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Notes: A-Rod incident forgotten

Notes: A-Rod incident forgotten

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NEW YORK -- Anyone expecting Blue Jays pitcher Josh Towers to fire a pitch at Alex Rodriguez on Monday night was probably thoroughly disappointed. In anti-climactic fashion, Towers avoided any controversy in Toronto's first meeting with New York since A-Rod's much-debated shout.

The first-inning pitch that Towers threw for a ball on the outside corner with Rodriguez in the batter's box didn't come as much of a surprise, though. Before the game, Blue Jays players and manager John Gibbons all did their part in downplaying any remaining anger over the May 30 incident in Toronto.

"That was almost two months ago," said Gibbons, unwilling to offer much more on the subject. "We forgot all about that it was so long ago. That's all I have to say about it."

The last time the Blue Jays squared off against the Yankees, Rodriguez made national headlines by verbally distracting third baseman Howie Clark on a ninth-inning popup at Rogers Centre. The Yankees slugger appeared to yell, "Mine!" as he ran behind Clark, who then moved out of the way because he believed shortstop John McDonald had called for the ball.

The baseball bounced off the turf, Rodriguez reached third safely, and the Yankees scored four runs in the inning to power their way to a 10-5 win. On Monday, neither McDonald or Clark were in the starting lineup -- purely a coincidence, according to Gibbons -- but that didn't stop the New York press from swarming McDonald prior to the game.

"No one's here to pick fights," said McDonald, shrugging off the idea that Toronto might retaliate. "I think it might've been made into a bigger deal than it was on the field. ... Howie and I have talked about it already. We talked about it right after the game. If we had just caught the ball, it wouldn't have mattered."

When the topic was broached with New York manager Joe Torre, he said he believes the incident was blown out of proportion due to the fact that Rodriguez was involved. Even if Rodriguez hadn't been the one who shouted, it's Torre's opinion that the Yankees third baseman would still have been the focus in the fallout.

"I'll give you a better example," Torre said. "If A-Rod was the one who let the ball drop, A-Rod would still have been the one who was criticized. You know what I mean? You hope, when [the Jays] thought about it, that it's nothing that's going to go anywhere."

Rodriguez created noise of a different kind in his second at-bat, driving a pitch out to left field for career home run No. 496 in the third inning.

Short switch: For the past two games, Gibbons has opted to start Royce Clayton at shortstop instead of McDonald. On Monday, Toronto's manager said Clayton's presence in the lineup simply dealt with his solid showing the day before in Boston.

"Royce swung the bat good yesterday," said Gibbons, referring to Clayton's 2-for-4 game against the Red Sox. "They're both going to play."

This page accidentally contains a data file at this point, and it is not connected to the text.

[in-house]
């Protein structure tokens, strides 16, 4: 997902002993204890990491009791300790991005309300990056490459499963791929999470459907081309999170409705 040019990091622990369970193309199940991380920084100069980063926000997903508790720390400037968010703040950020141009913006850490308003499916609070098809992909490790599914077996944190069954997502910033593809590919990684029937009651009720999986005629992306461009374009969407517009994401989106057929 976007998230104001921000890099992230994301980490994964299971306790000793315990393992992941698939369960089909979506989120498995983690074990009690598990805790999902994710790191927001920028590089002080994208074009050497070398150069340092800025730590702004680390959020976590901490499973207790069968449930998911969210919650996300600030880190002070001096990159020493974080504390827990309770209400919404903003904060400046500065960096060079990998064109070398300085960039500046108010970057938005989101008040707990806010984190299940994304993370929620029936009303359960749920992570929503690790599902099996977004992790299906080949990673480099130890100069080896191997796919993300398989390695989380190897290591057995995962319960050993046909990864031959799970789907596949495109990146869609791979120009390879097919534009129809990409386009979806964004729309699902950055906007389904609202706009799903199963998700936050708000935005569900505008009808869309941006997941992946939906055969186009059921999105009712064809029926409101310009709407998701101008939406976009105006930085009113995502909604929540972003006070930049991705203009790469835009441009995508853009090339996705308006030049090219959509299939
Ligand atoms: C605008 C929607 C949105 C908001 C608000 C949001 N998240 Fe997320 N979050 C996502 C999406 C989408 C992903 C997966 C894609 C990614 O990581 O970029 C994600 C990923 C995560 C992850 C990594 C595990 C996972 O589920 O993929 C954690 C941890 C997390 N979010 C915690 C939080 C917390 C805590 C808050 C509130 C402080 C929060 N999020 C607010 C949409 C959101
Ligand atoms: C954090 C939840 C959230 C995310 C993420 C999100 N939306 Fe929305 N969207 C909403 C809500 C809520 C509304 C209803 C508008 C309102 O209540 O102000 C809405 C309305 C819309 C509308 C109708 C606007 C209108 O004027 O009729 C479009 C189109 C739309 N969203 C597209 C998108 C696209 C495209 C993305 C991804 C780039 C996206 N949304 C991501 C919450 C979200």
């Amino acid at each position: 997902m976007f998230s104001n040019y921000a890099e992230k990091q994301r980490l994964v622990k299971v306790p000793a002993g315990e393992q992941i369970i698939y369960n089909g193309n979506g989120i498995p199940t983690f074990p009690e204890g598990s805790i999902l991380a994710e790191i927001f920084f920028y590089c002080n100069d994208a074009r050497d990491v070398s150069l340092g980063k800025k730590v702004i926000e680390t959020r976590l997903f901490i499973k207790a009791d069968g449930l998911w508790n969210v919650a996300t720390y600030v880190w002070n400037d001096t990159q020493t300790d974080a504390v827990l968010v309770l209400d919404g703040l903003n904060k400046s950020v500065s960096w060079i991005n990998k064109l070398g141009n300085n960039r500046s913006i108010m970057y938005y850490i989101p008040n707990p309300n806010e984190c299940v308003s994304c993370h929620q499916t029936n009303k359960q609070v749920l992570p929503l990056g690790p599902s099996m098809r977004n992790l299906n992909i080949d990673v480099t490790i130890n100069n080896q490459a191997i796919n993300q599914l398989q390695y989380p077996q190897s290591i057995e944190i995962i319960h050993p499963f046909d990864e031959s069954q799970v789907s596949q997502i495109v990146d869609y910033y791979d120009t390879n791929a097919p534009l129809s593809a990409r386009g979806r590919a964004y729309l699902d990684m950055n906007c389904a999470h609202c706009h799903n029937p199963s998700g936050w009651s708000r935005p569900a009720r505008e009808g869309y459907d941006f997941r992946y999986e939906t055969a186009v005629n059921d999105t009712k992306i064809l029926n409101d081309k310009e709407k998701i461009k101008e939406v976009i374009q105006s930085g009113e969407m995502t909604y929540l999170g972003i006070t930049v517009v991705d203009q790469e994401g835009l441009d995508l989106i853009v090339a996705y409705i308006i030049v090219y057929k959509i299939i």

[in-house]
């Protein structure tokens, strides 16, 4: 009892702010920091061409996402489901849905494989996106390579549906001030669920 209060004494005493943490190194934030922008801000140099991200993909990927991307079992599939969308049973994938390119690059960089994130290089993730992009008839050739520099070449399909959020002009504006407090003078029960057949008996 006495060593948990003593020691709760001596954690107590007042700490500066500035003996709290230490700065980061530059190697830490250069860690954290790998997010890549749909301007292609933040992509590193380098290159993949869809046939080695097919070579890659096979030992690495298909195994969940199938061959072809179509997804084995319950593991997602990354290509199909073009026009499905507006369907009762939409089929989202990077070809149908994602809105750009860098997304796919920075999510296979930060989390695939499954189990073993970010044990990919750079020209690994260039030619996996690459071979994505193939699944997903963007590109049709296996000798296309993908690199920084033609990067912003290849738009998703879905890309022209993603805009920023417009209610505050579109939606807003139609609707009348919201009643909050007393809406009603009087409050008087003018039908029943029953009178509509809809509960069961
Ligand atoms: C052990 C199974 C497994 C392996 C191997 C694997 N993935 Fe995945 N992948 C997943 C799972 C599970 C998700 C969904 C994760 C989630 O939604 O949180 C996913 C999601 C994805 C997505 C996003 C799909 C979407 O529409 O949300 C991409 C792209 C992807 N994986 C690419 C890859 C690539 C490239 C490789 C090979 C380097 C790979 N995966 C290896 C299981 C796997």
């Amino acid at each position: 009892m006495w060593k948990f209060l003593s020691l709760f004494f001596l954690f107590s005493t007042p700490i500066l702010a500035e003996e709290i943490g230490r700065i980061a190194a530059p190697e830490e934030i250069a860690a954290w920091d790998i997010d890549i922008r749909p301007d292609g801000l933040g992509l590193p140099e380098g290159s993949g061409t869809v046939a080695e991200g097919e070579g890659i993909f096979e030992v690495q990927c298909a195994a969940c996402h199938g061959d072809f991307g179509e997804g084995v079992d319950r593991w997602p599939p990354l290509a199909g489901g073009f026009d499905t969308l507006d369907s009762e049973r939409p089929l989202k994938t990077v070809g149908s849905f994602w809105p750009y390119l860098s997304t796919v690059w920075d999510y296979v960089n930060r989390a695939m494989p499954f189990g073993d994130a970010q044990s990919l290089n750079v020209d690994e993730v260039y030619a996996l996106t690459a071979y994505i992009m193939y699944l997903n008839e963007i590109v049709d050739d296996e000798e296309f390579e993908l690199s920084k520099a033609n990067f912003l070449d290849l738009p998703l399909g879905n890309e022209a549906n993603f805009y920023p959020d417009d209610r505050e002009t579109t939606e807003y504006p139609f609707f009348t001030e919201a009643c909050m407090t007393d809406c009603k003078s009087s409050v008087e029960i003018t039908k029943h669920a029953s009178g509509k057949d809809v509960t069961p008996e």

Over his last 15 games, McDonald has hit just .208 (10-for-48), lowing his season average to .271 from .297. Clayton's two-hit performance on Sunday marked his second consecutive game with two hits, representing only the second time this year the 37-year-old infielder has had two straight multi-hit games. Clayton has gone 5-for-10 at the plate over his past three starts.

Leading off: Also for the second straight day, Gibbons placed left fielder Reed Johnson in the leadoff spot and kept center fielder Vernon Wells in the No. 3 hole. After experimenting with Wells in the first slot, Gibbons appears to be favoring placing the hitters in their former roles.

"He's swinging really well at the top, but there weren't a lot of [RBI] chances," Gibbons said about Wells. "[The No. 3 hole] been his spot since he's been here, and he's been so good there. Reed, that's his spot [at leadoff]."

The Hill has eyes: After slipping into a 10-game lull in which he hit just .143 (5-for-35), Toronto second baseman Aaron Hill has lifted himself out of the slump by batting .450 (9-for-20) over his past five contests. Entering Monday, Hill led all American League second baseman with 26 doubles and 52 RBIs. He ranked second in that group with 10 home runs and a .447 slugging percentage.

Oneupmanship: Entering Monday, Toronto owned a 17-15 record in one-run contests this season. The 32 games represented the most in the AL, and the 17 victories were tied with Cleveland and Detroit for first in the league. Last year, the Jays went 20-10 in one-run games.

Did you know? On Sunday, the Blue Jays' 2-1 win over the Red Sox marked the ninth time this season that Toronto had picked up a victory when scoring two runs or fewer. Last season, the Jays won only once when scoring two runs or fewer.

Quotable: "I've learned not to read the papers. It was reccomended to me." -- Gibbons

Coming up: Toronto right-hander Roy Halladay (10-4, 4.66 ERA) is scheduled to take the mound for the Blue Jays at 7:05 p.m. ET on Tuesday at Yankee Stadium. New York will counter with left-hander Andy Pettitte (5-6, 4.27 ERA).

Jordan Bastian is a reporter for MLB.com. This story was not subject to the approval of Major League Baseball or its clubs.

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